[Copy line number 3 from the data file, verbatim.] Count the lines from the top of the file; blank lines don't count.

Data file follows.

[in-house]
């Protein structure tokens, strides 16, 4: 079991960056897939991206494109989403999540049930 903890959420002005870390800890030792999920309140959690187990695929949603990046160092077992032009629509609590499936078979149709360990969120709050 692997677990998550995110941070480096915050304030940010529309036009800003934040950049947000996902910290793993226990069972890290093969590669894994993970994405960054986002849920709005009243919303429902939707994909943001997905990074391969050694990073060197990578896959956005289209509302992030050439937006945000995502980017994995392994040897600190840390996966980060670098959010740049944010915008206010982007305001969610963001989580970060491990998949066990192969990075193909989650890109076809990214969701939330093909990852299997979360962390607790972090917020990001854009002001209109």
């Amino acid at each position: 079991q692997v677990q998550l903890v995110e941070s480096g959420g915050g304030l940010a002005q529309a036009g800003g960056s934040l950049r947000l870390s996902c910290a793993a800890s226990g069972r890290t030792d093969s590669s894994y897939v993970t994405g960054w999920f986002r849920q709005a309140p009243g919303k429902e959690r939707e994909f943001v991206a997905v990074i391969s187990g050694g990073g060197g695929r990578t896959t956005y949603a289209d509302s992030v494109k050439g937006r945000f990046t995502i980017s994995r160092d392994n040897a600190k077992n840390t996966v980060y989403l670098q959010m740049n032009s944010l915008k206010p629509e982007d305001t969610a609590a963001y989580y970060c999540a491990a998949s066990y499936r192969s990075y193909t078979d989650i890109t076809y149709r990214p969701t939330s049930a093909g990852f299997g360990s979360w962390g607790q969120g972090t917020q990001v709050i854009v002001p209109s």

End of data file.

């Amino acid at each position: 079991q692997v677990q998550l903890v995110e941070s480096g959420g915050g304030l940010a002005q529309a036009g800003g960056s934040l950049r947000l870390s996902c910290a793993a800890s226990g069972r890290t030792d093969s590669s894994y897939v993970t994405g960054w999920f986002r849920q709005a309140p009243g919303k429902e959690r939707e994909f943001v991206a997905v990074i391969s187990g050694g990073g060197g695929r990578t896959t956005y949603a289209d509302s992030v494109k050439g937006r945000f990046t995502i980017s994995r160092d392994n040897a600190k077992n840390t996966v980060y989403l670098q959010m740049n032009s944010l915008k206010p629509e982007d305001t969610a609590a963001y989580y970060c999540a491990a998949s066990y499936r192969s990075y193909t078979d989650i890109t076809y149709r990214p969701t939330s049930a093909g990852f299997g360990s979360w962390g607790q969120g972090t917020q990001v709050i854009v002001p209109s």